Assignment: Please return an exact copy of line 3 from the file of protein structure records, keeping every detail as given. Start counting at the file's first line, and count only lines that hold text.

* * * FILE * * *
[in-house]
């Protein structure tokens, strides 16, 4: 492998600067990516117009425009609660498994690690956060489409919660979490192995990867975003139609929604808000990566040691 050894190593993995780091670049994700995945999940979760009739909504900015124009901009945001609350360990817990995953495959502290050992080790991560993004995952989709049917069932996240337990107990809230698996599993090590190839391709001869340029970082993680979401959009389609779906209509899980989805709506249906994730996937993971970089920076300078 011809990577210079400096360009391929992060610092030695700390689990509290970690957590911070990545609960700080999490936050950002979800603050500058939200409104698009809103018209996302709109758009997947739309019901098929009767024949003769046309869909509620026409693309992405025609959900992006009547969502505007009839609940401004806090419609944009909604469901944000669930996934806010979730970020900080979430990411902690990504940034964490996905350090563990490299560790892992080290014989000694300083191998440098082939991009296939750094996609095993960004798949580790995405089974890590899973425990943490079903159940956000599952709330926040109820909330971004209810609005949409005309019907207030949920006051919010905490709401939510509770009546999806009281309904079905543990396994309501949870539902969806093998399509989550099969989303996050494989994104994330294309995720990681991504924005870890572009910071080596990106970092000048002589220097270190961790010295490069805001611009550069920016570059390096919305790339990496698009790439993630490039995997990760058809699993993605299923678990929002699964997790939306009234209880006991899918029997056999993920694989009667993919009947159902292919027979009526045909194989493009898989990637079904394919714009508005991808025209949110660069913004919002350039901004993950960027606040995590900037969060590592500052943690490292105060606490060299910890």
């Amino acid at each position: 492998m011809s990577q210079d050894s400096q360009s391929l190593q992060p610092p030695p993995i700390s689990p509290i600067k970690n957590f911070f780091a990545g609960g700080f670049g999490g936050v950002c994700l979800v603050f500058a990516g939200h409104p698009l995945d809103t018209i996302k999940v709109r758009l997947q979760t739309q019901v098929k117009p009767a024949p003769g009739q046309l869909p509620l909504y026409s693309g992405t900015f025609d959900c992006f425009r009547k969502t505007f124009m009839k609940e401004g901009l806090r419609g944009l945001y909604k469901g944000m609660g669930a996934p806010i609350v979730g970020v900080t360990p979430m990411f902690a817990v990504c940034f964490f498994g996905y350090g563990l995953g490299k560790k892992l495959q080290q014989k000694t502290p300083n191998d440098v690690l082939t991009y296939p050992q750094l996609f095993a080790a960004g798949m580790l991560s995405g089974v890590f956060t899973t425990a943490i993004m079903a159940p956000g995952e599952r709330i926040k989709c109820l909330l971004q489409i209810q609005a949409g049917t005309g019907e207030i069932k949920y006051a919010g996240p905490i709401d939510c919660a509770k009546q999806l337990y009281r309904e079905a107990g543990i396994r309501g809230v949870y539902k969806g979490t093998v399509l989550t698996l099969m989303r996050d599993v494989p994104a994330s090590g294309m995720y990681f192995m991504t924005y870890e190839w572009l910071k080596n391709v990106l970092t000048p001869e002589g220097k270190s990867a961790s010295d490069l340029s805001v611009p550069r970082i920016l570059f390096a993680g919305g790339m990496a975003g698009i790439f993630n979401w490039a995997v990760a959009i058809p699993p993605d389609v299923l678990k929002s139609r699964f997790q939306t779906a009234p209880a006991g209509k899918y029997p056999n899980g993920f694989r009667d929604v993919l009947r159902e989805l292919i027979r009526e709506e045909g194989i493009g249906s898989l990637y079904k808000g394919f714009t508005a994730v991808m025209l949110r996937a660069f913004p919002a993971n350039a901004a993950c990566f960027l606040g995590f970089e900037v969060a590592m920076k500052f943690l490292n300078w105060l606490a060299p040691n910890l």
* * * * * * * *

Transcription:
């Amino acid at each position: 492998m011809s990577q210079d050894s400096q360009s391929l190593q992060p610092p030695p993995i700390s689990p509290i600067k970690n957590f911070f780091a990545g609960g700080f670049g999490g936050v950002c994700l979800v603050f500058a990516g939200h409104p698009l995945d809103t018209i996302k999940v709109r758009l997947q979760t739309q019901v098929k117009p009767a024949p003769g009739q046309l869909p509620l909504y026409s693309g992405t900015f025609d959900c992006f425009r009547k969502t505007f124009m009839k609940e401004g901009l806090r419609g944009l945001y909604k469901g944000m609660g669930a996934p806010i609350v979730g970020v900080t360990p979430m990411f902690a817990v990504c940034f964490f498994g996905y350090g563990l995953g490299k560790k892992l495959q080290q014989k000694t502290p300083n191998d440098v690690l082939t991009y296939p050992q750094l996609f095993a080790a960004g798949m580790l991560s995405g089974v890590f956060t899973t425990a943490i993004m079903a159940p956000g995952e599952r709330i926040k989709c109820l909330l971004q489409i209810q609005a949409g049917t005309g019907e207030i069932k949920y006051a919010g996240p905490i709401d939510c919660a509770k009546q999806l337990y009281r309904e079905a107990g543990i396994r309501g809230v949870y539902k969806g979490t093998v399509l989550t698996l099969m989303r996050d599993v494989p994104a994330s090590g294309m995720y990681f192995m991504t924005y870890e190839w572009l910071k080596n391709v990106l970092t000048p001869e002589g220097k270190s990867a961790s010295d490069l340029s805001v611009p550069r970082i920016l570059f390096a993680g919305g790339m990496a975003g698009i790439f993630n979401w490039a995997v990760a959009i058809p699993p993605d389609v299923l678990k929002s139609r699964f997790q939306t779906a009234p209880a006991g209509k899918y029997p056999n899980g993920f694989r009667d929604v993919l009947r159902e989805l292919i027979r009526e709506e045909g194989i493009g249906s898989l990637y079904k808000g394919f714009t508005a994730v991808m025209l949110r996937a660069f913004p919002a993971n350039a901004a993950c990566f960027l606040g995590f970089e900037v969060a590592m920076k500052f943690l490292n300078w105060l606490a060299p040691n910890l």